Blackcaps cricket all-rounder Jimmy Neesham insists he would return to India to ply his trade, despite his desperate flight from the COVID-stricken subcontinent this week.
Neesham and national teammates arrived back in New Zealand late Saturday night, after coronavirus cases within supposedly secure bio-bubbles forced the cancellation of the lucrative Indian Premier League this week.
Players and staff were whisked from the charter flight directly to isolation in Auckland, where they will spend the next 14 days, before returning to their families.
But their ordeal struck home, when they learned Blackcaps wicketkeeper Tim Seifert had tested positive for COVID-19 and was forced to stay in India.
Speaking from quarantine, Neesham has revealed to Newshub that he wasn't meant to be on the flight back to New Zealand, but decided to take the first available plane to safety.
"To be honest, I wasn't expecting it to get called off," he says. "I think, when you've got so many teams in different bubbles, the expectation was that there would always be some cases at some point during the tournament.
"We thought teams might have to lock down and miss a couple of games, like we've seen in other organisations, like the NBA. The show must go on.
"The thing that was so shocking was how quickly it came up in so many different teams at the same time and we didn't really have an option in the end."
Neesham blames team travel for bio-security lapses that lead to the outbreak among teams.
"Even though we were flying on chartered planes, we have to go through customs, hand your details over to people, walk through terminals, so there were always going to be pinchpoints there.
"We obviously don't know yet exactly how teams were infiltrated, but... it's such a difficult prospect to keep everything perfect and when you've got so many guys that are close to each other, there are going to be social interactions after games.
"Once one team has it, you start looking back through your last week at who you talked to and who you shook hands with. It certainly gets your mind racing."
Seifert failed his pre-departure COVID test and faces a worrying stay - alone - back in India.
"We're obviously feeling for 'Seif' at the moment," Neesham tells Newshub. "Logistically, it's such a massive time for him, being back in India, pretty much by himself.
"He has to go through all the rigmarole that we went through with trying to get home all over again. He wouldn't have been lacklustre about it, he wouldn't have been casual about it, he would have been pretty careful like the rest of us.
"It was just one of those things - if it has your name on it, it's unavoidable."
Australian commentator Michael Hussey was another to test positive, after having breakfast with Blackcaps physio Tommy Simsek, who had treated players in his role with Chennai Super Kings.
The returning Blackcaps - those that weren't selected for the test squad heading to England - could still develop symptoms over coming days, while in quarantine.
"We're not out of the woods yet," says Neesham, who insists he would do it all over again, despite the risks.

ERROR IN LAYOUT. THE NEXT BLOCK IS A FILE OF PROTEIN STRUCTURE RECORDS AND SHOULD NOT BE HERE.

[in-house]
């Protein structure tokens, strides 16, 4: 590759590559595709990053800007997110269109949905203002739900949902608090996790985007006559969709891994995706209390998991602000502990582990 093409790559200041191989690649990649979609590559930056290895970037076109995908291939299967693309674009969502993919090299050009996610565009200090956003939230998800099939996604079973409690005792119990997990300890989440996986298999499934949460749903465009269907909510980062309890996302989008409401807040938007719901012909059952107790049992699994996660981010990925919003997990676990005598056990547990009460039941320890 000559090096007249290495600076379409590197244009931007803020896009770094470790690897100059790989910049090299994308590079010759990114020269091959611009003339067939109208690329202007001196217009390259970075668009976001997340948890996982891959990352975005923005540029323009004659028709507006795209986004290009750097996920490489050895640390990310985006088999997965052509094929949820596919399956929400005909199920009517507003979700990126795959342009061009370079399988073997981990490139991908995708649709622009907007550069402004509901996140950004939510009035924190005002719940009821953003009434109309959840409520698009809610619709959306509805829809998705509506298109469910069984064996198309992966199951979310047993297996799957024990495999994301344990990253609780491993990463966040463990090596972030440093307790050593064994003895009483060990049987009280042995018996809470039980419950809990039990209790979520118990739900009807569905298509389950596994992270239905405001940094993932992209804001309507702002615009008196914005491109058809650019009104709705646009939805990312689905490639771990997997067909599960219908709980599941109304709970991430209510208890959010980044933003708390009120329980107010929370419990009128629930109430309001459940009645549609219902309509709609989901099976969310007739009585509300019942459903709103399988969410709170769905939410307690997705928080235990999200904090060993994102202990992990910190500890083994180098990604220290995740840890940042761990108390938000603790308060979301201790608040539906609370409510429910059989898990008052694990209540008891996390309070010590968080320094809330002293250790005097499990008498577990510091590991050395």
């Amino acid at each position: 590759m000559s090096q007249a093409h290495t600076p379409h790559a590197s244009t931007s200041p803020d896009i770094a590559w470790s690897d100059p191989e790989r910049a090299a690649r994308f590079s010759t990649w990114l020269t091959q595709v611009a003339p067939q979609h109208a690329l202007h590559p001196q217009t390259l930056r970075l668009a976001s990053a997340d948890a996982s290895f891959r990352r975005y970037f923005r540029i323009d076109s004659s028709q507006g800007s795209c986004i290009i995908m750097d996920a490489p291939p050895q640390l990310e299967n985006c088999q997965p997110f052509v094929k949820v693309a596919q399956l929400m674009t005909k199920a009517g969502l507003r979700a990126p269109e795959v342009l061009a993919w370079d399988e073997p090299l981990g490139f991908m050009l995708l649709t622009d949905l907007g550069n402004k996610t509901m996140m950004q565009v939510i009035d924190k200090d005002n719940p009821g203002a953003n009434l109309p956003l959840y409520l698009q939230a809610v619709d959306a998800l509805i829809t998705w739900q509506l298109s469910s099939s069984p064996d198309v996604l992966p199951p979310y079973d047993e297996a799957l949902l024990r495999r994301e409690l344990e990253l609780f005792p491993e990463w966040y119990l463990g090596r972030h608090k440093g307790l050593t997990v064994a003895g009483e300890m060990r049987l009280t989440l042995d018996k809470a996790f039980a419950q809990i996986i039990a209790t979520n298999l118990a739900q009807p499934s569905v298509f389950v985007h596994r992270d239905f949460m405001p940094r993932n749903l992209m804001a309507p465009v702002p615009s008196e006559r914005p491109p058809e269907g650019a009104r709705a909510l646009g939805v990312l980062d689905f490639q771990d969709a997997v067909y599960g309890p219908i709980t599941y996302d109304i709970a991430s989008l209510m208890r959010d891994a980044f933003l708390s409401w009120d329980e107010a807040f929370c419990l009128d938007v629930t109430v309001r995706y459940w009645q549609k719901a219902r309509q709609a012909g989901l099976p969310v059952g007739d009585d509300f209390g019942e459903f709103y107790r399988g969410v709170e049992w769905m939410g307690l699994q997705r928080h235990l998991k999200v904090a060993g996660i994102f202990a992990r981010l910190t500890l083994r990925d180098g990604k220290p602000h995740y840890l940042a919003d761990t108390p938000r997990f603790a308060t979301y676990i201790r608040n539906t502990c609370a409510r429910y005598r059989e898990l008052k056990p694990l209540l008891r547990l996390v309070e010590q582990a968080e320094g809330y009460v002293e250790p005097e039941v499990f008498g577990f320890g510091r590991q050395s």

While the IPL may resume later this year, the T20 World Cup is also scheduled for India in October/November, with the Blackcaps scheduled to tour there afterwards.
"If it did start up again, I doubt the IPL would be in India again," says Neesham. "I think we've already seen plans for the T20 World Cup to move out of India later in the year and they're going to be ultra-cautious about that sort of thing.
"For me, I signed up for the IPL knowing what it might be like. I felt like it was an obligation - I made the commitment to go and never had any thoughts of pulling out individually before the tournament finished.
"Guys will have different opinions on that, but it's my job, I'm a professional and you have plenty of times you tour countries you're not that keen on going to, but it's about getting on the field and getting the job done.
"I would sign up again, especially once vaccinations start rolling out. I don't think anyone really predicted how quickly it would all come crashing down over there and how quickly we would be on the first plane out."
Neesham was supposed to wait and travel with the test players, but was persuaded to get out while the getting was good. Fast bowler Trent Boult chose to return home and visit family, before rejoining the test squad for the world championship final.
Flights were paid for by IPL franchises and the players will meet their own quarantine costs. New Zealand closed its borders to travellers from India earlier this month, but is now allowing citizens and immediate family back into the country.
Neesham denies the players jumped the queue for quarantine berths.
"Once we were on the plane, there was that sense of relief that we were going to get home. That was pretty much when the news that 'Seif' had tested positive came through, so there were mixed feelings.
"We're very happy to be home, very happy to be undertaking the isolation we're required to as New Zealanders and looking forward to the T20 Blast in England, which I leave for about a week after I get out."
Watch the video for the full interview